A pic­ture of life as it was lived in St. Louis a cen­tu­ry ago is afford­ed vis­i­tors to the Camp­bell House, sit­u­at­ed at 1508 Locust street, which through the efforts of the Camp­bell House Foun­da­tion, has been restored to its orig­i­nal ele­gance and opened to the pub­lic. The house was built in 1851 by Robert Camp­bell, who made  a for­tune as a fur trad­er, and in it were enter­tained many vis­it­ing celebri­ties of the day, includ­ing Gen­er­al Grant.


After the death of the last of the three Camp­bell sons, none of whom  mar­ried, the house was inher­it­ed by Yale Uni­ver­si­ty. The Camp­bell House Foun­da­tion, a group of inter­est­ed cit­i­zens who want­ed to pre­serve the house as a land­mark, start­ed rais­ing funds for the pur­pose. Stix, Baer and Fuller Com­pa­ny pur­chased the house for the Foun­da­tion, and funds con­tributed were used to restore it. The orig­i­nal fur­nish­ings and authen­tic dec­o­ra­tions have served com­plete­ly to restore both the appear­ance and the char­ac­ter of the house.”


Today of course 70 years of research has revealed that Robert Camp­bell did not build the house (he and his fam­i­ly moved in three years lat­er) and the “orig­i­nal ele­gance” referred to in the arti­cle was real­ly just a 2oth cen­tu­ry con­cep­tion of a mid-19th cen­tu­ry inte­ri­or (just as an exam­ple, all that bright white wood­work would have nev­er worked in a coal soot filled house). Click the images to read the orig­i­nal cap­tions and enjoy a look back at the first rev­e­la­tion of a real St. Louis treasure.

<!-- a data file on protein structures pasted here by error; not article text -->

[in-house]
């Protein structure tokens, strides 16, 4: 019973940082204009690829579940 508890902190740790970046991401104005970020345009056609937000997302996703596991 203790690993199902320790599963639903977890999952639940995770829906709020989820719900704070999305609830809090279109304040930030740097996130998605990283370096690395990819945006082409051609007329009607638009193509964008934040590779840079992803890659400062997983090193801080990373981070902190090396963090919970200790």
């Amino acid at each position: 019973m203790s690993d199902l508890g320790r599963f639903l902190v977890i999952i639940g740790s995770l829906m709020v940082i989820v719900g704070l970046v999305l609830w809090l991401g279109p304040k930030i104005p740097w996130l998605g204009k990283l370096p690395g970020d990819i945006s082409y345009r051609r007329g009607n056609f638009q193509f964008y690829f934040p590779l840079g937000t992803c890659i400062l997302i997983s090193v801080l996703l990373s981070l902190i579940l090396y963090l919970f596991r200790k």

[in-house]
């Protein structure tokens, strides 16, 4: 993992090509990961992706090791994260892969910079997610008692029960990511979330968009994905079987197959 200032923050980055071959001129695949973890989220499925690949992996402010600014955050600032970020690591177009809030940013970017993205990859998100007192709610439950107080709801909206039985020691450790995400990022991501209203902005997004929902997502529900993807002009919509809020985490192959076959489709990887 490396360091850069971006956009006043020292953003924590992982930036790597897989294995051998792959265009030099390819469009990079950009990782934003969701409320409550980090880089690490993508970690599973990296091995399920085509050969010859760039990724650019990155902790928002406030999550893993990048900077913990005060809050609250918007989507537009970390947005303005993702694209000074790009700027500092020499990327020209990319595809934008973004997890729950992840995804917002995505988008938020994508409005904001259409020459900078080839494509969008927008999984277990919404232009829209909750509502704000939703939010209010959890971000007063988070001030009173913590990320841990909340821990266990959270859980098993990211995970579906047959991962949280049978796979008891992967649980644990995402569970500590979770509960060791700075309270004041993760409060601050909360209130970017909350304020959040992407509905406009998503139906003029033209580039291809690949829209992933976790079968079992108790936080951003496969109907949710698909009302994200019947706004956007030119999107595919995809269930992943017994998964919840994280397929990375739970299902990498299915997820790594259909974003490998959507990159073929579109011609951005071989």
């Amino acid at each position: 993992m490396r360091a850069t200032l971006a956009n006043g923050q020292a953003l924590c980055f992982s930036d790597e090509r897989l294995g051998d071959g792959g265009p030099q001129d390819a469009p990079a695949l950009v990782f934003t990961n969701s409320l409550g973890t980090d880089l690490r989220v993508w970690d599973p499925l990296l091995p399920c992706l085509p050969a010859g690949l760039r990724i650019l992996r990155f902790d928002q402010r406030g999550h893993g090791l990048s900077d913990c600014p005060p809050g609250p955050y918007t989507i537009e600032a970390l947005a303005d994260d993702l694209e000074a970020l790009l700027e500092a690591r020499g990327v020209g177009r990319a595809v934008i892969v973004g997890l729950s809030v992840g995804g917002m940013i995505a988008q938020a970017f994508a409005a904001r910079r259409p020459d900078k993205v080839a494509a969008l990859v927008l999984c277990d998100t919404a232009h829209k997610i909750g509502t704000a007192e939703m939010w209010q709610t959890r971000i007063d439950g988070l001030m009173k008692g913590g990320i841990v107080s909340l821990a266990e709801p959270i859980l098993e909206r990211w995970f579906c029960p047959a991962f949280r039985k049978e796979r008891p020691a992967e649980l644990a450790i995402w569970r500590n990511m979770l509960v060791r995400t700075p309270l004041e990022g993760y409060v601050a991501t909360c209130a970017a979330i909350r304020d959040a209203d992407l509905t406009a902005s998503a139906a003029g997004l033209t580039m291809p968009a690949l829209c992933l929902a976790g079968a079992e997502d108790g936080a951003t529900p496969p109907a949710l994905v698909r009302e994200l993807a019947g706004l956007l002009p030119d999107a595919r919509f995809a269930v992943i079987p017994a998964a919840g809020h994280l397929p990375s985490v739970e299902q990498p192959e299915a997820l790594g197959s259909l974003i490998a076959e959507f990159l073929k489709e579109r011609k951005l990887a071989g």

Make 2013 your date to vis­it Camp­bell House, be it for the first or the tenth time, there is always some­thing new and inter­est­ing to learn from our superla­tive docents and stu­dents. Find our hours and more info here



Missouri Park and Lucas Place

The small park behind the St. Louis Pub­lic Library is called Lucas Park in hon­or of the fam­i­ly that once owned the land.  In about 1810 Judge J.B.C. Lucas pur­chased a large par­cel of land that includes today’s Lucas Park.

In 1850 the Lucas fam­i­ly devel­oped a new res­i­den­tial neigh­bor­hood on their land, which they not sur­pris­ing­ly named Lucas Place. From its con­cep­tion this neigh­bor­hood was intend­ed to be very dif­fer­ent with wide build­ing set­backs and deed restric­tions ban­ning com­mer­cial activ­i­ties. The new street Lucas Place was also off­set 50-feet from the city street grid.


Mis­souri Park and Lucas Place, from “Pic­to­r­i­al St. Louis”, 1875